7.6.1 State that metabolic pathways consist of chains and cycles of enzyme- catalysed reactions.
Metabolic pathways consist of chains and cycles of enzyme-catalysed reactions.
7.6.2 Describe the induced-fit model.
Initially the substrate does not fit perfectly into the active site of the enzyme. When the substrate binds to the active site, this changes the shape of the active site and only then does it perfectly fit the substrate. As the substrate binds it changes the shape of the active site and this weakens the bonds in the substrate and therefore reduces the activation energy. This model is a more precise version of the lock and key one. The reason for this is that it explains why some enzymes can bind to many different substrates. If the shape of the active site changes when a substrate binds, this allows many different but similar substrates to bind to the one enzyme.
Figure 7.6.1 - The induced-fit model
7.6.3 Explain that enzymes lower the activation energy of the chemical reactions that they catalyse.
Reactants of a chemical reaction need to gain energy before they can undergo the reaction. This required energy is called the activation energy of the reaction and it is needed to break bonds within the reactants. At a later stage in the reaction energy will be released as new bonds form. The majority of biological reactions are exothermic. In exothermic reactions the energy released by the new bonds formed is greater than the activation energy. In other words, the reaction releases energy. Enzymes make it easier for reactions to occur by decreasing the activation energy required in the reactions that they catalyse.
Figure 7.6.2 - Activation energy of an exothermic reaction
7.6.4 Explain the difference between competitive and non-competitive inhibition, with reference to one example of each.
Enzyme inhibitors are substances which inhibit enzyme activity. There are competitive enzyme inhibitors and non-competitive inhibitors.
These are structurally similar to the substrate of the enzyme and bind to the active site. This means that when a competitive inhibitor binds to the active site of an enzyme, it prevents the substrate from binding to the active site. Only once the inhibitor has been released from the active site can the substrate bind. The inhibitor is called a competitive inhibitor as it competes with the substrate for the active site.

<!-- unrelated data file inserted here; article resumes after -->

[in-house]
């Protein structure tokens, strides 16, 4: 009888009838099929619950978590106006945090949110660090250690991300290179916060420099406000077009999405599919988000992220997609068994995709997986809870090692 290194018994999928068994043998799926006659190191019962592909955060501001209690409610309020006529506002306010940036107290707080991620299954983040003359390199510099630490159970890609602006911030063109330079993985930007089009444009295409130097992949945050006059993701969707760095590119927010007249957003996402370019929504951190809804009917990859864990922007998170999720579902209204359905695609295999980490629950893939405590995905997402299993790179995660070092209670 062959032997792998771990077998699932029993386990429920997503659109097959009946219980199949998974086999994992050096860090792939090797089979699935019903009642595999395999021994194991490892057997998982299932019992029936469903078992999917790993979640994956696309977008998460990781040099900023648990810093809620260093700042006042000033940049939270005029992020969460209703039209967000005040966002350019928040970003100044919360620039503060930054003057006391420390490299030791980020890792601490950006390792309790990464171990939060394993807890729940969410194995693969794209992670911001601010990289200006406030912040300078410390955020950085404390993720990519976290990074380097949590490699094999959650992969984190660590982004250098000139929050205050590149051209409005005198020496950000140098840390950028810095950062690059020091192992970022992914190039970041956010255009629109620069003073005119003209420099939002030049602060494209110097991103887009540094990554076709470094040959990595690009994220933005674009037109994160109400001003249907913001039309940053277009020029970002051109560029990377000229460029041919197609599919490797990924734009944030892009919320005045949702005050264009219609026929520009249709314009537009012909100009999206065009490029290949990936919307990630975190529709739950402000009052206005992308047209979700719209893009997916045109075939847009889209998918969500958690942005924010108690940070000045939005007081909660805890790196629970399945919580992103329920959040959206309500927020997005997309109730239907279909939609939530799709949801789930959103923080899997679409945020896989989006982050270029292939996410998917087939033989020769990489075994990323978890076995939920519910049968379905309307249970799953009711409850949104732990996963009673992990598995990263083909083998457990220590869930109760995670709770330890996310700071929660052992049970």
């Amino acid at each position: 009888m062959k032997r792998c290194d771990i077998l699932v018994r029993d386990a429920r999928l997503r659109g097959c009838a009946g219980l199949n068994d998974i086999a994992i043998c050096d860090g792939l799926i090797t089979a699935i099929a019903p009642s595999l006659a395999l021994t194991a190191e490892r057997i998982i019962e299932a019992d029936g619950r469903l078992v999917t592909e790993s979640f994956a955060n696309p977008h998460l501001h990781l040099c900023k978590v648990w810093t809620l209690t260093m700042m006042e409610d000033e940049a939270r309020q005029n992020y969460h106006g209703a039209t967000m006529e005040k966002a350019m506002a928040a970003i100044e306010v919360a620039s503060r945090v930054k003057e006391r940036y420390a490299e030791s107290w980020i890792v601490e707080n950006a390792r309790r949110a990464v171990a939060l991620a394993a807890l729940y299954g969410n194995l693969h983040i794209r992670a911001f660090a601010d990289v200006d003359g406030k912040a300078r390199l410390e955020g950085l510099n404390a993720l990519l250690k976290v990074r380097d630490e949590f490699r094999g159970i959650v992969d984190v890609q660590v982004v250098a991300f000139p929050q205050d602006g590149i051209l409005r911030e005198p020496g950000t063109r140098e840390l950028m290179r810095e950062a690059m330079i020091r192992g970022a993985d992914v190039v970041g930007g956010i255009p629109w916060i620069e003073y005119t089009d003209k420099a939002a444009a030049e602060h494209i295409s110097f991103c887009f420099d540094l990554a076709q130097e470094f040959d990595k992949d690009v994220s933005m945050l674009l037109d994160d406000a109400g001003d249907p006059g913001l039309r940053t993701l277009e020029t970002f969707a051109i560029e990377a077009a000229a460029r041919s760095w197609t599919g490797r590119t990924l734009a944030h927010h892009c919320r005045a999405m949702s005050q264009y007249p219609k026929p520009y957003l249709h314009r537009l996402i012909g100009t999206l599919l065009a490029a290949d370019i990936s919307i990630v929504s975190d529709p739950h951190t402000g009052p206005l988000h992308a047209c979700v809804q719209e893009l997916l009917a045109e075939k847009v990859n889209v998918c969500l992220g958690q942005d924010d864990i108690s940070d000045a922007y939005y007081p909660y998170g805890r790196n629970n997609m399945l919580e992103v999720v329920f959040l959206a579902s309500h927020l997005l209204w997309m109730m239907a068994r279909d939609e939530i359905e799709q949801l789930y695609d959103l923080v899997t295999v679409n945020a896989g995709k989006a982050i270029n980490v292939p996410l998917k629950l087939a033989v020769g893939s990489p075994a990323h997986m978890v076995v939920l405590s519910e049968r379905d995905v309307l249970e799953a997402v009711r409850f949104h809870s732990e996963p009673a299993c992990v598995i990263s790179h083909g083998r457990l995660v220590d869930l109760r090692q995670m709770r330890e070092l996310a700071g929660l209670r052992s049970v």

Figure 7.6.3 - Competitive inhibition
The effects of a competitive inhibitor can be reduced by increasing the substrate concentration. More substrate would successfully bind to the active site than inhibitor and therefore reducing the effect of the inhibition. The maximum rate of reaction or a level very close to the maximum rate of reaction can be reached.
Figure 7.6.4 - The effect of increasing substrate concentration on a competitive inhibitor
An example of a competitive inhibitor is malonate. Malonate is structurally similar to the substrate succinate. Succinate is found in the Krebs cycle of aerobic respiration and binds to the active site of the dehydrogenase enzyme. Malonate can compete with succinate for the active site and in doing so it can prevent succinate from binding.
These are not similar to the substrate and they do not bind to the active site of the enzyme. Instead they bind to a different site on the enzyme and change the conformation of the active site. The substrate may still be able to bind to the active site however the enzyme is not able to catalyse the reaction or can only do so at a slower rate.
Figure 7.6.5 - Non-competitive inhibition
In the presence of a non-competitive inhibitor, increasing the substrate concentration cannot prevent the inhibitor from binding to the enzyme as the two bind to different sites. Therefore, no matter how high the concentration of substrate is, some of the enzymes will still be inhibited. The maximum rate of reaction will always be lower in the presence of a non-competitive inhibitor.
Figure 7.6.6 - The effect of increasing substrate concentration on a non-competitive inhibitor
An example of a non-competitive inhibitor is ATP. When ATP accumulates it binds to a site other than the active site on the enzyme phosphofructokinase. In doing so it changes the enzyme conformation and lowers the rate of reaction so that less ATP is produced.
7.6.5 Explain the control of metabolic pathways by end-product inhibition, including the role of allosteric sites.
Metabolic pathways are made up of many chemical reactions and these reactions are catalysed by enzymes. Often, the product of the last reaction in the pathway inhibits the enzyme that catalyses the first reaction of the pathway. This is called end-product inhibition and it involves non-competitive inhibitors.
The product of the last reaction of the metabolic pathway will bind to a site other than the active site of the enzyme that catalyses the first reaction. This site is called the allosteric site. When it binds to the allosteric site it acts as non-competitive inhibitor and changes the conformation of the active site. Therefore, it makes the binding of the substrate to the enzyme unlikely. Once the inhibitor is released from the allosteric site, the active site returns to its original conformation and the substrate is able to bind again.
There is a clear advantage in using end-product inhibition for controlling metabolic pathways. When there is an excess of end-product, the whole metabolic pathway is shut down as the end product inhibits the first enzyme of the pathway. Therefore less of the end product gets produced and by inhibiting the first enzyme it also prevents the formation of intermediates. When the levels of the end product decrease, the enzymes start to work again and the metabolic pathway is switched on.